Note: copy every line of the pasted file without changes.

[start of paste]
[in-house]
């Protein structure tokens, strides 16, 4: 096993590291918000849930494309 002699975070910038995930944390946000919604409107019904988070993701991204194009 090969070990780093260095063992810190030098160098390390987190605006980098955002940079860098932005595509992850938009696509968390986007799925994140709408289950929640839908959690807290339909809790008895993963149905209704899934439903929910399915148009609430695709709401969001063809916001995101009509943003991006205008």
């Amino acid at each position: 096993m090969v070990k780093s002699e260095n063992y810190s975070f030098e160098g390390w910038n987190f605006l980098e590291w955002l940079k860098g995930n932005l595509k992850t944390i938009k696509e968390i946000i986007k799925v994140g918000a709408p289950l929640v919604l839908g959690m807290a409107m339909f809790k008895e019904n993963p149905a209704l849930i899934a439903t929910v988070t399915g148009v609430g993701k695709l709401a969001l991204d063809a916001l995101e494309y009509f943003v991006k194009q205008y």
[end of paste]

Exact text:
[in-house]
């Protein structure tokens, strides 16, 4: 096993590291918000849930494309 002699975070910038995930944390946000919604409107019904988070993701991204194009 090969070990780093260095063992810190030098160098390390987190605006980098955002940079860098932005595509992850938009696509968390986007799925994140709408289950929640839908959690807290339909809790008895993963149905209704899934439903929910399915148009609430695709709401969001063809916001995101009509943003991006205008």
């Amino acid at each position: 096993m090969v070990k780093s002699e260095n063992y810190s975070f030098e160098g390390w910038n987190f605006l980098e590291w955002l940079k860098g995930n932005l595509k992850t944390i938009k696509e968390i946000i986007k799925v994140g918000a709408p289950l929640v919604l839908g959690m807290a409107m339909f809790k008895e019904n993963p149905a209704l849930i899934a439903t929910v988070t399915g148009v609430g993701k695709l709401a969001l991204d063809a916001l995101e494309y009509f943003v991006k194009q205008y």